Tyfon’s Doom is listed as a heavy metal band hailing from Tampere, Finland on Metallum:The Metal Archives. Since my introduction to metal and the multiplicity of its genres, I can say with 100% certainty that I have rarely ever been disappointed by any Finish metal act; from world renowned Nightwish (minus Endless Forms Most Beautiful) to obscure underground occultist Archgoat (whom have risen to a substantial degree of recognition) have always be consistent in the quality of music put forth for the masses to consume. That being said Tyfon’s Doom 2017 release, Emperor’s Path keeps this long run of quality music from Finland close at heart. The best way to describe the music existing on the album would be a modern blend of traditional heavy metal, folk metal and power metal. This unique mix is not what I was expecting; however, given the proficiency to which the instrumentation and compositions are handled I have nothing but good words to bestow upon Emperor’s Path.
Folk metal isn’t usually high on my list of metal to go seeking, and though I love traditional heavy metal, as of the last few years it has become one of the more stagnating genres to breed bands at a rapid pace. Bands that are both good and shitty, competent and incompetent, intriguing and bland, have all surfaced on the scene thus making it almost impossible to locate the acts worth 45 minutes of your time and $20 of your money. Tyfon’s Doom fall into the category that deems the performance worthy of admiration and even credible example of how to create great music. Every offering on Emperor’s Path differentiates from the other thus giving the listener a memorable experience in the joy of being able to recall each song and specific highlights of that particular entry on the record. The folk elements can be heard clearly in the vocals that sound very sailor-esque, they don’t overlap into the comedic territory of what one may find on an Ensiferum album, nor do they sound cheerfully cheesy. The vocal output resonates with more raspy and organic elements of enunciation that adds a significant degree of seriousness and relativity of Emperor’s Path . There are various tones that emerge whilst engaging in the listening of the record; “Tyrant’s Sceptre” and “The Hidden Hand” showcase Tyfon’s Doom ability to write catchy choruses that flow well with the rhythm of the guitars. “Sea of Life” offers a gratifying guitar solo that ushers in the band’s ability to neatly arrange the instrumentation occurring whilst simultaneously building the atmosphere to the point which the artwork and the music match. It’s a welcome treat to the ears when any band maintains the feeling from the inception of the first song on the album to the last track.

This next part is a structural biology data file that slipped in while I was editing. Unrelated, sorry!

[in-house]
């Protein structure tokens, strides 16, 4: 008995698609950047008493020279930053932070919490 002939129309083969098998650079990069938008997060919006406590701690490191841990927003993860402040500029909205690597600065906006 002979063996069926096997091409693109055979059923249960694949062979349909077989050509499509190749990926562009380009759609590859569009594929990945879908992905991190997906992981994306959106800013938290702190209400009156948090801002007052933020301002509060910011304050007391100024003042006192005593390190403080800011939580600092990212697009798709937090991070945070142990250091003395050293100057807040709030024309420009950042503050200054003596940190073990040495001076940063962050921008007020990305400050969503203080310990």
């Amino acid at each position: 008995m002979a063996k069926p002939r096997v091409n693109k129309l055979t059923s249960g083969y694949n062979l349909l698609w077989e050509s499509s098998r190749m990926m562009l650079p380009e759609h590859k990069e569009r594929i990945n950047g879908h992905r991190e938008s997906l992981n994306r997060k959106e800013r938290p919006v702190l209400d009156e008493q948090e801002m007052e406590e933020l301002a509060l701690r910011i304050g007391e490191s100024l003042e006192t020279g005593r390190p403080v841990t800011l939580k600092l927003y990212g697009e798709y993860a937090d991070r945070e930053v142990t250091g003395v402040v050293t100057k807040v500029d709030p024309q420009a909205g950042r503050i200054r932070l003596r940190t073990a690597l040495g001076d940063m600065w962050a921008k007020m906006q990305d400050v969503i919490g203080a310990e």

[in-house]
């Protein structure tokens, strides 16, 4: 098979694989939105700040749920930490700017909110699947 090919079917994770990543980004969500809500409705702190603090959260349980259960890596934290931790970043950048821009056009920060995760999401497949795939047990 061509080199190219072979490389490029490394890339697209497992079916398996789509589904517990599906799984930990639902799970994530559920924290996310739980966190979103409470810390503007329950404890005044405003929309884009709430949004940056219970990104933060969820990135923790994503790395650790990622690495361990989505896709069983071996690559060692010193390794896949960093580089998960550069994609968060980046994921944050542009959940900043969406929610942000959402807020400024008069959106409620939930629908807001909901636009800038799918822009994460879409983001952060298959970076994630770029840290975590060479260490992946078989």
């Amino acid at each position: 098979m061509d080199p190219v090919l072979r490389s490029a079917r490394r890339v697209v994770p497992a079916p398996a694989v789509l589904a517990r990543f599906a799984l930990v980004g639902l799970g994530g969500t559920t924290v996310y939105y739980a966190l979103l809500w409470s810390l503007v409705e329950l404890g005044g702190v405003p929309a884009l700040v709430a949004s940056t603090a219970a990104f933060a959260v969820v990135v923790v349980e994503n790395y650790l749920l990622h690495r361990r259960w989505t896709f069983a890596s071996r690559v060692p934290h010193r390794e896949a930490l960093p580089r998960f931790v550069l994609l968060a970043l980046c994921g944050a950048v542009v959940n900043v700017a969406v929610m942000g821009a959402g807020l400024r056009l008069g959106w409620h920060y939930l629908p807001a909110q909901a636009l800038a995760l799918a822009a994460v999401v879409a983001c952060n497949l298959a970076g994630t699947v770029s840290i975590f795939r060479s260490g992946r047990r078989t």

The guitar playing is tender when it needs to be; such as on the track “Endless War”, that brings to light a softer side of the installments featured on Emperor’s Path. It is also within this aspect one can discern the power metal influences being brought forth. You can hear the soaring soloing that resembles the style of some early power metal bands the likes of Lost Horizon (Sweden), etc. Though some aspects are reminiscent to other kinds of metal bands, every song has a unique touch, a sense of identity and individual personality present; therefore when engraved, leaves the listener with a feeling of originality. Depending on the genre, when songs readily mirror each other note-wise or structurally, the listener may easily fall into boredom, thus plummeting the album into an irreversible state of repetition and eventually failure. Glad that’s not the matter on Emperor’s Path due to the diverse range of motion, technique and structure established early on and satisfactorily kept throughout the record’s playtime. All this could not be possible had the production faltered or was substandard. The clean mixing of the drums, guitars and vocals played a major role in the success of this 2017 gem that many supporters of the genre failed to give attention to. It molded the audibility of the musicianship with a magical aura whilst distributing varying degrees of melody thus enforcing a strong possibility of musical memorability.
It’s hard to believe Emperor’s Path was released in 2017; for a modern traditional heavy metal album it has the distinguishing elements of power metal and folk metal cohesively mixed and sounds worthy of the the early 90’s. Tommi Varsala deserves more recognition for the work put into the composing of Emperor’s Path, he has exhibited musical competence thus creating a sparkling jewel for the genre to behold.
“The Hidden Hand”
“Sea of Life”
“The Rider from Abandoned Town”
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